He is a recognized expert in disaster medicine, particularly in the areas of ethics and culture. He is a fellow of the American Academy of Neurology and fellow of the American Epilepsy Society and has presented multiple times at both their annual meetings. He has authored numerous book chapters and has numerous publications in peer-reviewed journals. He is a member of Alpha Omega Alpha, the honor medical society and has received numerous teaching awards throughout his tenure at NYMC. Dr. Etienne is board certified in neurology, epilepsy, clinical neurophysiology, brain injury medicine and public health.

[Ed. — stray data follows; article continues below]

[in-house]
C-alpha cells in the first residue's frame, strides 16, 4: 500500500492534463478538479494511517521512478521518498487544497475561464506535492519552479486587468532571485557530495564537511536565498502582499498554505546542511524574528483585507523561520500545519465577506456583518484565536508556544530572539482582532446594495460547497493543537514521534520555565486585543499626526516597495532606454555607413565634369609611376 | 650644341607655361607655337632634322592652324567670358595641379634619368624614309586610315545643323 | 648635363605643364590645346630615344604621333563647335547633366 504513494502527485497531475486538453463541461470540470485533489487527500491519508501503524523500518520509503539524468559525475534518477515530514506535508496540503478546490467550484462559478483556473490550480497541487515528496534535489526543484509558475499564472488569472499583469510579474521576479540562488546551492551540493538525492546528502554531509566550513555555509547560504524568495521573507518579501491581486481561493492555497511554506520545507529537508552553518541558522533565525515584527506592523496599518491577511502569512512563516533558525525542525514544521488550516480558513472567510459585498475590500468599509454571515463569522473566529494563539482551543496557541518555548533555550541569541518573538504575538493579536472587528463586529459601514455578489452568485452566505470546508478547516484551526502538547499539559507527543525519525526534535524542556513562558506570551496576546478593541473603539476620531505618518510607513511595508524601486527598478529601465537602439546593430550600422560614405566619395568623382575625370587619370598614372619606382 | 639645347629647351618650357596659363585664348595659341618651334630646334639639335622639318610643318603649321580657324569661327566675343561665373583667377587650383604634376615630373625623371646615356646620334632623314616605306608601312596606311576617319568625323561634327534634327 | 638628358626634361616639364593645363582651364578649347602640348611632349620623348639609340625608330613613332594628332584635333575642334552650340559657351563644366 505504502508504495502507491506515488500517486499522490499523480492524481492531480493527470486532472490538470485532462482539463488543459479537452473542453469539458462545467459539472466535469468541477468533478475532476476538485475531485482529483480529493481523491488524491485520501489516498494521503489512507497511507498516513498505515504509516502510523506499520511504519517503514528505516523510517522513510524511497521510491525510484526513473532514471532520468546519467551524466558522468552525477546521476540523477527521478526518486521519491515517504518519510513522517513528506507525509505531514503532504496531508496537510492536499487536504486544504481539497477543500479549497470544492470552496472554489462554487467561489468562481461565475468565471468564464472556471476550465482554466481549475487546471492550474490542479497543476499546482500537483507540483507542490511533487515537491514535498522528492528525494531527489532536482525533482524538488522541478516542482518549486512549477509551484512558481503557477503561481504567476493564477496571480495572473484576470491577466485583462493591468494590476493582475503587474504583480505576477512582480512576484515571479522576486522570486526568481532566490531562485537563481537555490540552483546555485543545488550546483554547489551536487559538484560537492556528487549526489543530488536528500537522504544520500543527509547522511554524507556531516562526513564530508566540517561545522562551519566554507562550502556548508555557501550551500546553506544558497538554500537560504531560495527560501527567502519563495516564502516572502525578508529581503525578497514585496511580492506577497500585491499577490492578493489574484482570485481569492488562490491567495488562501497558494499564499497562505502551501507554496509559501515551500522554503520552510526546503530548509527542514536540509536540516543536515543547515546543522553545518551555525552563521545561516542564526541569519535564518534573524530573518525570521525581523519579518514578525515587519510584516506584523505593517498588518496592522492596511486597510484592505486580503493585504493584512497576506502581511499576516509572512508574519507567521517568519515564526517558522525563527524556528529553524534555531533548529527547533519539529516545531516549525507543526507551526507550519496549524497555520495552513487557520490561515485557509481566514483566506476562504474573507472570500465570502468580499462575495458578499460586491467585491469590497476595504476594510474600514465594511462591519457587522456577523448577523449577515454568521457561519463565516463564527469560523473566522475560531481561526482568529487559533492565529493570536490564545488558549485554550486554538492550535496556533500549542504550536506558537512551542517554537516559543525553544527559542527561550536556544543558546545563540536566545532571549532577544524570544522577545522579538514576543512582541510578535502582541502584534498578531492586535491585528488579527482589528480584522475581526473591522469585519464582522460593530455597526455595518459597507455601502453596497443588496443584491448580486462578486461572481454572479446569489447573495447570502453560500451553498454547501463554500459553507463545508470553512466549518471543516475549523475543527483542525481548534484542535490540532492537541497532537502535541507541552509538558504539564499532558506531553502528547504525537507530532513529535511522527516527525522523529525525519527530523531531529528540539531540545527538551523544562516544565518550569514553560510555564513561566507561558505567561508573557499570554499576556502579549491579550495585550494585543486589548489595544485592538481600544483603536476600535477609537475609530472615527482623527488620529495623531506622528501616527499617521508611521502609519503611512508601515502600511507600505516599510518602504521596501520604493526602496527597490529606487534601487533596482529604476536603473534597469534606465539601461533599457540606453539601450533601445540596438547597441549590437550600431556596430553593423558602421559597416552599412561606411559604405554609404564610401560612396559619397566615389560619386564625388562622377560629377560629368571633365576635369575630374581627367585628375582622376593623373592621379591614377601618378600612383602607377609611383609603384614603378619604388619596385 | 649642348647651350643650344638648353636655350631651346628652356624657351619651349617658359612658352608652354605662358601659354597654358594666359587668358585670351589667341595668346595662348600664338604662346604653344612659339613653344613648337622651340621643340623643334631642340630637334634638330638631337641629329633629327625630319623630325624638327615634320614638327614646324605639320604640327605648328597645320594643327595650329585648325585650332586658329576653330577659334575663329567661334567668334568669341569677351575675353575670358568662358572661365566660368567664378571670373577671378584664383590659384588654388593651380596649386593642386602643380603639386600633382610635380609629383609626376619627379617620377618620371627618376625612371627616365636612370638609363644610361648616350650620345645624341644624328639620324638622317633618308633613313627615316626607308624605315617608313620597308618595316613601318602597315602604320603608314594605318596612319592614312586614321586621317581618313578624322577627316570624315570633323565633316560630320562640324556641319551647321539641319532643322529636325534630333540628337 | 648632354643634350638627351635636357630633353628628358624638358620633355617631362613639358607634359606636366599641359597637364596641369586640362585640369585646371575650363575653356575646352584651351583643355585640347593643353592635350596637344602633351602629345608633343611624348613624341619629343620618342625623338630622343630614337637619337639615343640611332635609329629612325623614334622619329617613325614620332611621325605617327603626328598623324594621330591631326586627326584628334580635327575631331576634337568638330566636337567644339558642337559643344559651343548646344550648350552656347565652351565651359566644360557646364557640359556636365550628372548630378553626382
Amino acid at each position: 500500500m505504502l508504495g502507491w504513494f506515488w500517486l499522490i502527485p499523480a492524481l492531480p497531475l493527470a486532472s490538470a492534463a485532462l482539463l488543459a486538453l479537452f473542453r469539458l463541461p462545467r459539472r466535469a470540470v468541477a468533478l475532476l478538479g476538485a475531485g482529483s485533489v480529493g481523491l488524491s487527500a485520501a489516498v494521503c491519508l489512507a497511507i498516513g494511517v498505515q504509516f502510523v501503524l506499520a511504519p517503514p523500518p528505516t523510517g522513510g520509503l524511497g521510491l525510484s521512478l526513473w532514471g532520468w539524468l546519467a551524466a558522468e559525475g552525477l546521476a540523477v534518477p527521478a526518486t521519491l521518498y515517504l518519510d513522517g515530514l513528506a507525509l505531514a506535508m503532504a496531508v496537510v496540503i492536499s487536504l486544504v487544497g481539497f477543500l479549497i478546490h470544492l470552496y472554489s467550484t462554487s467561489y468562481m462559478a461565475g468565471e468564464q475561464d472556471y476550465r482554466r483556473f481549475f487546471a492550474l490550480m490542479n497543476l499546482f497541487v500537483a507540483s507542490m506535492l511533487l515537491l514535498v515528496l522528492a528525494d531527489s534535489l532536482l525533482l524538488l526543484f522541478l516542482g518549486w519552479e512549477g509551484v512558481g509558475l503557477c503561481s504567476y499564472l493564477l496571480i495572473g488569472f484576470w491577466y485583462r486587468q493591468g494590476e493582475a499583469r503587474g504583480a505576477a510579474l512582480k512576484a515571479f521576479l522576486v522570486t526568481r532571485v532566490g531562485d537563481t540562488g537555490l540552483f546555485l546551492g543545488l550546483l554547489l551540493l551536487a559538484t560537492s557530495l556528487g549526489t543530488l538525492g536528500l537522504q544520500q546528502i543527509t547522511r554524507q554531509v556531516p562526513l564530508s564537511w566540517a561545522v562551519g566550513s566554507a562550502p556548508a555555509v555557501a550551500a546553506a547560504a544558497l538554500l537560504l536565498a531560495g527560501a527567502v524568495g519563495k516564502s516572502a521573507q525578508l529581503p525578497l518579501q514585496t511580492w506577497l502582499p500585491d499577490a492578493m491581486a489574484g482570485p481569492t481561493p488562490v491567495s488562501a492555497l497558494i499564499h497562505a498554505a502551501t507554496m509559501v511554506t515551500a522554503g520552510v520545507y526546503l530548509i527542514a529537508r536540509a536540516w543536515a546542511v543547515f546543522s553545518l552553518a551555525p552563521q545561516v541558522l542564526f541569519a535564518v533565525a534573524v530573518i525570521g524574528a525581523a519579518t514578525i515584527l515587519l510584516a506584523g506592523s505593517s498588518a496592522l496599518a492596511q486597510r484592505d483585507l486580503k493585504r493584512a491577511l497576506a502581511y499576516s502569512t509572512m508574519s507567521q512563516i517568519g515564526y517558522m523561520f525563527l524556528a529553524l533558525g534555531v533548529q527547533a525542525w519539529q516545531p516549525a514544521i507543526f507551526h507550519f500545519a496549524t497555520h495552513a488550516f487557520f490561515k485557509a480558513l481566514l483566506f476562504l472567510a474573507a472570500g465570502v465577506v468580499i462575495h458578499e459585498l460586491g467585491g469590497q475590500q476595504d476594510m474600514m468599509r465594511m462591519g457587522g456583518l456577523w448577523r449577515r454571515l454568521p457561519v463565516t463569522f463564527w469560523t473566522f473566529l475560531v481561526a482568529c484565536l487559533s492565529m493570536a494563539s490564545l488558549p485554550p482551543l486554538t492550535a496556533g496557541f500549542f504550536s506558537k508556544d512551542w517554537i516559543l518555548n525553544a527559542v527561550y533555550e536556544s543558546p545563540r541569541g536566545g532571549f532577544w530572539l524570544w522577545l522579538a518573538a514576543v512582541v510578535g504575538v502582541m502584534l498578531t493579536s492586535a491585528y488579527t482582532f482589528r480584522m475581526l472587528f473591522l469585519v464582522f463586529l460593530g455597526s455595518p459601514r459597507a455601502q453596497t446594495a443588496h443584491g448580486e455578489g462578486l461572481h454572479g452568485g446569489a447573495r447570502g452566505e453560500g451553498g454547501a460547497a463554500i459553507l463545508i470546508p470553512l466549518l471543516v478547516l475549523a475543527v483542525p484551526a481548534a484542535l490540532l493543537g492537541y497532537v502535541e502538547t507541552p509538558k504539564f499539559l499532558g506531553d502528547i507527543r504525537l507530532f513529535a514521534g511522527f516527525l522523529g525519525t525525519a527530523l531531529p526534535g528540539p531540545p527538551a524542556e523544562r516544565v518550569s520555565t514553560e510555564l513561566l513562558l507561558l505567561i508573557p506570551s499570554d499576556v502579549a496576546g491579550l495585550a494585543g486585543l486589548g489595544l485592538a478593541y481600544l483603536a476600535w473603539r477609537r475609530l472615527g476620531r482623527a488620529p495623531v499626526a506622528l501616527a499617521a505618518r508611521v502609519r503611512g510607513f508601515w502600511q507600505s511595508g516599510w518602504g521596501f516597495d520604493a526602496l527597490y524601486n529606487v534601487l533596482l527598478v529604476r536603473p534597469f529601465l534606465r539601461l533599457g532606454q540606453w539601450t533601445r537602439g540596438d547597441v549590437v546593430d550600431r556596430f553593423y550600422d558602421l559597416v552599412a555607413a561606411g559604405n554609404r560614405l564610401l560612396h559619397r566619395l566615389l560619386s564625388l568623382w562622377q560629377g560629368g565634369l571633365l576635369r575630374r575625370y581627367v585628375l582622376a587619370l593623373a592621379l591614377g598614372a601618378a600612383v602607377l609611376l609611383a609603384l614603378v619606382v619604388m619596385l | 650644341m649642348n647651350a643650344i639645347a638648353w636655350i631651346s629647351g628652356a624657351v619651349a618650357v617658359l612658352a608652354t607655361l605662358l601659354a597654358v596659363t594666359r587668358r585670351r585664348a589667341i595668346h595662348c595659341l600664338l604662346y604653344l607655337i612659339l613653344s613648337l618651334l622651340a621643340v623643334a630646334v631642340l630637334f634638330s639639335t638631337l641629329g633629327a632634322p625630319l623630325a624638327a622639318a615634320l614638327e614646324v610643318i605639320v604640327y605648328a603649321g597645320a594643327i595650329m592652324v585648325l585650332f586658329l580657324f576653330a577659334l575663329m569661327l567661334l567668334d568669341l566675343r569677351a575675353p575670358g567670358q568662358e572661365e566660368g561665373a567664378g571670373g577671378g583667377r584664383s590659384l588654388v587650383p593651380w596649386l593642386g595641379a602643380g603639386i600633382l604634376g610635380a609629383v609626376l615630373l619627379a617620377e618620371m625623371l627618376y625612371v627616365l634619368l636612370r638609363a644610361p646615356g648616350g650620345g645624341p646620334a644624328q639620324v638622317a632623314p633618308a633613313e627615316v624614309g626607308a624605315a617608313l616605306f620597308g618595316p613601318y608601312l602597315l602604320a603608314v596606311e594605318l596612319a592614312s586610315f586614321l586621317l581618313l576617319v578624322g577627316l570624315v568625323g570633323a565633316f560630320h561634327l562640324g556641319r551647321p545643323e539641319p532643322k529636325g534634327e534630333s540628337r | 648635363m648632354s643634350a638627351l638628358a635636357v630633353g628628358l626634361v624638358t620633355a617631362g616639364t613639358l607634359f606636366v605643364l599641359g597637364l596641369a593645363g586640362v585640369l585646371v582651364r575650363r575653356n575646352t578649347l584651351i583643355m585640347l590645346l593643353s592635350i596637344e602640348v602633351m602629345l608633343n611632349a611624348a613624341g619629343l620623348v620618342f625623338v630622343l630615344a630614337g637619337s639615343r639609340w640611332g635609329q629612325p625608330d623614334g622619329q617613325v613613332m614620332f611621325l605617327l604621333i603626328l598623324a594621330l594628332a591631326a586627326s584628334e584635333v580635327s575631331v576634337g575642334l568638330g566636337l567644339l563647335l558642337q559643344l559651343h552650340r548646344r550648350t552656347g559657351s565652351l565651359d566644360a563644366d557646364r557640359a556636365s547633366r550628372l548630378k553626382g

About New York Medical College
Founded in 1860, New York Medical College (NYMC) is one of the oldest and largest health sciences colleges in the country with nearly 1,500 students and 330 residents and clinical fellows, more than 2,600 faculty members and 23,500 living alumni. The College, which joined the Touro College and University System in 2011, is located in Westchester County, New York, and offers degrees from the School of Medicine, the Graduate School of Basic Medical Sciences, the School of Health Sciences and Practice, the Touro College of Dental Medicine at NYMC and the Touro College School of Health Sciences’ nursing program at NYMC. NYMC provides a wide variety of clinical training opportunities for students, residents, and practitioners.